Mechanical movements and Spring Drive

The care and attention that went into the case is echoed in the movement. “Our teams wanted nothing less than the Seiko group’s very best,” Shu Yoshino continued. “This led them to choose Spring Drive technology, developed at Shinshu Watch Studio, and the mechanical movement skills of Shizuku-ishi Watch Studio, in the form of new calibres. These new movements embody our concept of a ‘watch for life’ where over-elaboration is eschewed in favour of precision, longevity and performance.” In addition to the calibre 8R28 inside the automatic Chronograph with column wheel and vertical clutch, Seiko presents the 6R24 and the 6R21. Both these movements beat at 28,800 vibrations/hour and equip the two Ananta models with day, date and 45-hour power reserve. One features an original double retrograde display for the day and date. Says Seiko: “All three calibres use Seiko’s unique SPRON 510 alloy for the mainsprings to deliver enhanced performance, and all three use the Magic Lever system that Seiko pioneered in 1959 and which dramatically increases the efficiency and speed of the winding of the mainspring.”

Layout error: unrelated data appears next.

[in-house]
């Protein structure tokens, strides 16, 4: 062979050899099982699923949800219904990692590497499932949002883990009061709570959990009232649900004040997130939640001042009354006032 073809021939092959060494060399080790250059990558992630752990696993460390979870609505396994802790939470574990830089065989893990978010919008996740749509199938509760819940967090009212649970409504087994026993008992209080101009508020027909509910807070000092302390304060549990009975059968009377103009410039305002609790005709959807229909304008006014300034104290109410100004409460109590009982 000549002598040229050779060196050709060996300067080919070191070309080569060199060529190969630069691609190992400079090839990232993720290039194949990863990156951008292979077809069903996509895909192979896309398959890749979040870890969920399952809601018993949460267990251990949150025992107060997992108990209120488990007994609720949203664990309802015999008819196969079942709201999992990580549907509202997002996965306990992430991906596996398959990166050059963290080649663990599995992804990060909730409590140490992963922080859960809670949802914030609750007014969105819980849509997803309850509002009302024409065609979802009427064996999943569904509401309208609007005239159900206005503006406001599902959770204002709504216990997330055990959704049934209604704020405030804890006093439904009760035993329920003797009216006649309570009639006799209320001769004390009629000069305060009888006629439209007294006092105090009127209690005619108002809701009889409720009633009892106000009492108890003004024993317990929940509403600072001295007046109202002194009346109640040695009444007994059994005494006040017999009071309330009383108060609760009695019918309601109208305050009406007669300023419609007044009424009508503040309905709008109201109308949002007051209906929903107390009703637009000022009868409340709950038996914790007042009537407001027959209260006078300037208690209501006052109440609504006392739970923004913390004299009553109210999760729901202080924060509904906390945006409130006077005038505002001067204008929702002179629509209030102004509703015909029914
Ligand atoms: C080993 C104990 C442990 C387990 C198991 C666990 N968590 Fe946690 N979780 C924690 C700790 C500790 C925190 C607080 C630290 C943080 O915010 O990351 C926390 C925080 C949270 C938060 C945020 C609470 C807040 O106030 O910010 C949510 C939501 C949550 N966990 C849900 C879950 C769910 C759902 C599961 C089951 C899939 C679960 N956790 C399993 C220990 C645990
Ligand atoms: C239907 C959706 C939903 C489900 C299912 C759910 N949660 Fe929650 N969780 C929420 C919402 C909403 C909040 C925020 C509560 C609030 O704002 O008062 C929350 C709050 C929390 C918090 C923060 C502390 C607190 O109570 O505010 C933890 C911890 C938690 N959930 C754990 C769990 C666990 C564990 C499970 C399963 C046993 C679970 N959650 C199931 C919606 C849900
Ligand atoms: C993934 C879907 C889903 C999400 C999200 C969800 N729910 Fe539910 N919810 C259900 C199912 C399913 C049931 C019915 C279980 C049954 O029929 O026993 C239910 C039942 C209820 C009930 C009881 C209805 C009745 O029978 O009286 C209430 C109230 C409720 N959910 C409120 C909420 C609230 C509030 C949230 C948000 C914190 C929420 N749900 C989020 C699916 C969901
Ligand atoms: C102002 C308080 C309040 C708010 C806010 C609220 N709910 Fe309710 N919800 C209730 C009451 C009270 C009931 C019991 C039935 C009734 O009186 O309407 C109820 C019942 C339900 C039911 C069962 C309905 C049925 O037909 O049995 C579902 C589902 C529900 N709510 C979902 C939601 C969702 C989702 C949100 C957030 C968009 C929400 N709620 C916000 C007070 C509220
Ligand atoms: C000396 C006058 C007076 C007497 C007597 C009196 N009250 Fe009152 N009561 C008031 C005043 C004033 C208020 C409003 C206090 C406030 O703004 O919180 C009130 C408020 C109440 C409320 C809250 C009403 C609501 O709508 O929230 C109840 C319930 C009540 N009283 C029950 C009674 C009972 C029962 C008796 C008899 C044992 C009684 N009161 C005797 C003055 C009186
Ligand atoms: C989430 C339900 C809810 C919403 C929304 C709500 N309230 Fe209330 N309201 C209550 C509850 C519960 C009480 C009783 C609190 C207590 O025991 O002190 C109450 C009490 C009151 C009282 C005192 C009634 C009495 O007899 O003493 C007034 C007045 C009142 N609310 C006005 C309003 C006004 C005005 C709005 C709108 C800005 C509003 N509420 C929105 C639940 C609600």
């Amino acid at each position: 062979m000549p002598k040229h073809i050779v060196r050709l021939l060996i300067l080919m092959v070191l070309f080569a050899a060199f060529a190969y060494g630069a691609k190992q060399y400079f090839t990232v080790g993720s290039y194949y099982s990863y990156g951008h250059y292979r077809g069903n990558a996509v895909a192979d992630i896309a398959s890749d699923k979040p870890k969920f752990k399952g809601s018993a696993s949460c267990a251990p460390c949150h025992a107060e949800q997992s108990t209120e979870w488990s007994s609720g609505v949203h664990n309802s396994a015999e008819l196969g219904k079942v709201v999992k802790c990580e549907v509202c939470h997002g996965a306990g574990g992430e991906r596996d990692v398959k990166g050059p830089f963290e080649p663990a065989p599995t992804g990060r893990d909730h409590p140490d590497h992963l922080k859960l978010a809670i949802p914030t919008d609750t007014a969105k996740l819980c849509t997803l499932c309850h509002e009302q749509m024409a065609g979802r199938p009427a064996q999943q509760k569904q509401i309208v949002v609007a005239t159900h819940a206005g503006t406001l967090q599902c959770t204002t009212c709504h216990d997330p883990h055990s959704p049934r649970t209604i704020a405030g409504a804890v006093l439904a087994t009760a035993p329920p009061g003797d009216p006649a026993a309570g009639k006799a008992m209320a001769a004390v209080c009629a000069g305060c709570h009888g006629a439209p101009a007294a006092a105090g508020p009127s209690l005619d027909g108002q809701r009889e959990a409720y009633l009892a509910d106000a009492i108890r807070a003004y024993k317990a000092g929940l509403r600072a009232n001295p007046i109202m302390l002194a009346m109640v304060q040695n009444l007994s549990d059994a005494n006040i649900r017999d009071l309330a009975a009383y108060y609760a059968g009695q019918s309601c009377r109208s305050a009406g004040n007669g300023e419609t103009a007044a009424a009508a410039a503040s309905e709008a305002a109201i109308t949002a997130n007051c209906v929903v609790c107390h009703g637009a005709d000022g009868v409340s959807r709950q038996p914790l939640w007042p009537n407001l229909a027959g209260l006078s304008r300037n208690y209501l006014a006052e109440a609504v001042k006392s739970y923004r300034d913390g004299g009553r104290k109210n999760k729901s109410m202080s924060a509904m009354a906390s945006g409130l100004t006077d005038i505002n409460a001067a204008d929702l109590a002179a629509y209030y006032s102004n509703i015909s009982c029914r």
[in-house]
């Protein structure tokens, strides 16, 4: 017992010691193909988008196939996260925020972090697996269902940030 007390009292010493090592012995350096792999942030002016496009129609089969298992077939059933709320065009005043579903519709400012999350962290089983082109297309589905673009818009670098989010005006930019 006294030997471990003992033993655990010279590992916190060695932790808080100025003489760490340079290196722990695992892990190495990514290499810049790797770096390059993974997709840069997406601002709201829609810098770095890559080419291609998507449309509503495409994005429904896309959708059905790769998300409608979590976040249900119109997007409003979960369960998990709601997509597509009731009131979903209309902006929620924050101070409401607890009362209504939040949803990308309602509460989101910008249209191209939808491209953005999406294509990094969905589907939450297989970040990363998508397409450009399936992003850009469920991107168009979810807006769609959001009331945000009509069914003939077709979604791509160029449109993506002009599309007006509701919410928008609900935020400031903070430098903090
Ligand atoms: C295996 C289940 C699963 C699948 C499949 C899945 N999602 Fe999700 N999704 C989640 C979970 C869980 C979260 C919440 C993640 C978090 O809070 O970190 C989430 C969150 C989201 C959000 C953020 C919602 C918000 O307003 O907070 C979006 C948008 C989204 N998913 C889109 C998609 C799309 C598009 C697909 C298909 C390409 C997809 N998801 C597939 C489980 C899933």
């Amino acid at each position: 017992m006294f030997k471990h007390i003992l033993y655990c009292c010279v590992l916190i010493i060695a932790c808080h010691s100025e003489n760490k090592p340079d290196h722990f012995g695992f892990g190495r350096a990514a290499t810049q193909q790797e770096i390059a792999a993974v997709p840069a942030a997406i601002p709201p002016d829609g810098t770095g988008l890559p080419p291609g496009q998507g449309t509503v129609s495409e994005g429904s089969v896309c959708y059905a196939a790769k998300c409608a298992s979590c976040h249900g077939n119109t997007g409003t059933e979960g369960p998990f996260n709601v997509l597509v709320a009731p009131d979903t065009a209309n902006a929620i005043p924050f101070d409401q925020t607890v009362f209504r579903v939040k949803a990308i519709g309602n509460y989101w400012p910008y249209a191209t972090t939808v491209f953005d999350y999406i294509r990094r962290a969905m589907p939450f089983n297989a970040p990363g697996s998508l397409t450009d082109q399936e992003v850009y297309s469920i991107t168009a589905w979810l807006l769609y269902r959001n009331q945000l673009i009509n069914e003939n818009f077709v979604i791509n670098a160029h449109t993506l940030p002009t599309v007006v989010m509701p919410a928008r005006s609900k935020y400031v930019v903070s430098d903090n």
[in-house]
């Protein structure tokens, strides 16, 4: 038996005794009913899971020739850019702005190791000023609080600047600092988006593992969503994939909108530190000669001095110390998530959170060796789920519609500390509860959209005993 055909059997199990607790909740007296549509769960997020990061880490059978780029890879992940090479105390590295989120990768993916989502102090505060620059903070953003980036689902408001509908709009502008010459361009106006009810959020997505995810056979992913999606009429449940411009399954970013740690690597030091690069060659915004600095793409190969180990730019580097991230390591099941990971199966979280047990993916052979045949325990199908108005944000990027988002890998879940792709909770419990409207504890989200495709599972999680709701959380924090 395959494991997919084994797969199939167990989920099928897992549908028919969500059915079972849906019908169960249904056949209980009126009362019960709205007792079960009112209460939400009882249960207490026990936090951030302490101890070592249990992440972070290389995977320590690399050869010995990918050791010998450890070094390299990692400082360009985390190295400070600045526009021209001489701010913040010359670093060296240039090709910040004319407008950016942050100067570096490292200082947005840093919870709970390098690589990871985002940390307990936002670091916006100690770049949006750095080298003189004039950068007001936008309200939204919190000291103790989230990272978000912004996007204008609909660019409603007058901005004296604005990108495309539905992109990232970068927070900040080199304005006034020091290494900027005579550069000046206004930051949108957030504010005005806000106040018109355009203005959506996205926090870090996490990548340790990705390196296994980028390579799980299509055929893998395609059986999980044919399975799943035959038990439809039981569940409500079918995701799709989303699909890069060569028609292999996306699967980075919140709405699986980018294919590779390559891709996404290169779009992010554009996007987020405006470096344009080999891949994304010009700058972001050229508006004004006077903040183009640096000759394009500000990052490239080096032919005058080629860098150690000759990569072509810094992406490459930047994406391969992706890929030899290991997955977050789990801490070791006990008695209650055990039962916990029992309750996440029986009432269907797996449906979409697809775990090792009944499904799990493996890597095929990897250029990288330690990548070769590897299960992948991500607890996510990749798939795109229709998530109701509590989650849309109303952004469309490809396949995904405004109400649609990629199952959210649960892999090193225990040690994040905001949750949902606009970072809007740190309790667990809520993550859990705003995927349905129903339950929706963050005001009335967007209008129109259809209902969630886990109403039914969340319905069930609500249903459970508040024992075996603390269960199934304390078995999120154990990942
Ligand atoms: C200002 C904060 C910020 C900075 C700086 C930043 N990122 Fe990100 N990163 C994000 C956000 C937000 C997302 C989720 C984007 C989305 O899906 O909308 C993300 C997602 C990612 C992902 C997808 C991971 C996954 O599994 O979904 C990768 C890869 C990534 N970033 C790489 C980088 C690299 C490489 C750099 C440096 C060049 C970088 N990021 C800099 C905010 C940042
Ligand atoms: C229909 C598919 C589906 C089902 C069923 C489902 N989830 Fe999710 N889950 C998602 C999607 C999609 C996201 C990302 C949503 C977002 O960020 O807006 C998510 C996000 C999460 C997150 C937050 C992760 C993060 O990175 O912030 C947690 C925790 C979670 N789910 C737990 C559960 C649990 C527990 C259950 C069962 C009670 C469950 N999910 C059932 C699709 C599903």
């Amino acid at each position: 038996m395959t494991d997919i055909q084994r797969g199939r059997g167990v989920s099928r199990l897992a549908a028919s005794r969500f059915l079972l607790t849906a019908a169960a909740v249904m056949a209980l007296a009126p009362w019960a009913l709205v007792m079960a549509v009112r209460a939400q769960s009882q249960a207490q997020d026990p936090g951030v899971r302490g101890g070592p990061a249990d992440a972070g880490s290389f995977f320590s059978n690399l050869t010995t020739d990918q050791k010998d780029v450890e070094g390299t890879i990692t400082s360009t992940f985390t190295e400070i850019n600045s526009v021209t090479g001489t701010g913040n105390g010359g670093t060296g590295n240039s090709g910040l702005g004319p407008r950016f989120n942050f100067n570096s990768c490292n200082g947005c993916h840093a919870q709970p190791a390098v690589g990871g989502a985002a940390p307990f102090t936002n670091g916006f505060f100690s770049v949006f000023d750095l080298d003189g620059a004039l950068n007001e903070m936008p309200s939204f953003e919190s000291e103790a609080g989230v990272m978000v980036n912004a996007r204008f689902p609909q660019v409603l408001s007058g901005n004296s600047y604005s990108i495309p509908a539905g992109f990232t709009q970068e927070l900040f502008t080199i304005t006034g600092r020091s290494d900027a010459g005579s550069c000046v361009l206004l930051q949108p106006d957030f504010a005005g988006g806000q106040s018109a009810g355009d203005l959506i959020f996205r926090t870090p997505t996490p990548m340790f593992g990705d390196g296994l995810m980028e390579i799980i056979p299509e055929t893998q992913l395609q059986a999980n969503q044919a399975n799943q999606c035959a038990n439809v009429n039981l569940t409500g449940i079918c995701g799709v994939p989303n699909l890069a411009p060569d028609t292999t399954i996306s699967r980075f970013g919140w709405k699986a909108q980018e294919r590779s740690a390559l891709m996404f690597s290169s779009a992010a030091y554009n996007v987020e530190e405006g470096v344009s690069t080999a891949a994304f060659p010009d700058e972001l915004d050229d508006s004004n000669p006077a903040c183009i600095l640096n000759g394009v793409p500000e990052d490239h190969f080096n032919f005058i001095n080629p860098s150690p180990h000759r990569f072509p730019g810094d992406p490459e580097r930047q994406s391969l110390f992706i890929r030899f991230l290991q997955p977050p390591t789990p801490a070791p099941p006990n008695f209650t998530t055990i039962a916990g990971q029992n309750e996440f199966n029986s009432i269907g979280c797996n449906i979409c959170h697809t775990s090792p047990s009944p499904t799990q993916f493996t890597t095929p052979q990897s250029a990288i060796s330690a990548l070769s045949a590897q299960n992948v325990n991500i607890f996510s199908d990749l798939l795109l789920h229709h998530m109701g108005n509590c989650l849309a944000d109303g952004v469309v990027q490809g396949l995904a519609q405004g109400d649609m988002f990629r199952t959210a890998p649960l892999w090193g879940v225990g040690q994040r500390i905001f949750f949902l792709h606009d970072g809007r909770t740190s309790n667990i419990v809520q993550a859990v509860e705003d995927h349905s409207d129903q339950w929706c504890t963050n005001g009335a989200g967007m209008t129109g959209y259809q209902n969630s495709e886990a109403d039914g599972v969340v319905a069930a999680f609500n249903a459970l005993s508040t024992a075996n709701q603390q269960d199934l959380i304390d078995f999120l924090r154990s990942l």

The high points of the collection are the Ananta Spring Drive Chronograph (cal. 5R86) and Spring Drive GMT (cal. 5R66). They incorporate the famous Spring Drive technology, which Seiko spent thirty years developing before unveiling its first prototype in Basel in 1998. Put simply, Seiko wanted nothing but the best for Ananta. “Of course we’re affected by the crisis,” concluded Shu Yoshino. “However, this year will bring great opportunities for Seiko, as customers now expect real values when they buy a watch. As a fully-integrated manufacture, we can give them this.”

Ananta Double Retrograde Automatic © Seiko
Ananta Double Retrograde Automatic © Seiko
Spring Drive

Energy from the mainspring is stored in the barrel and transmitted via a classic gear train whose regulator, instead of oscillating like a classic regulating organ, uni-directionally rotates 28,000 times an hour to generate electricity. This energy, measured in nano watts, is transferred to the quartz crystal to electro-magnetically regulate the regulator. To summarise, this tri-synchro regulator uses mechanical energy from the mainspring to produce its own electricity, which it transforms into electro-magnetic energy to maintain a speed of eight revolutions a second, hence the name tri-synchro regulator. The regulator’s electro-magnetic braking power is proportionally adjusted to the force supplied by the mainspring. Thanks to this smooth uni-directional regulator, the hands, in particular the seconds hand, glide over the dial. Accuracy is +/- 1 second a day.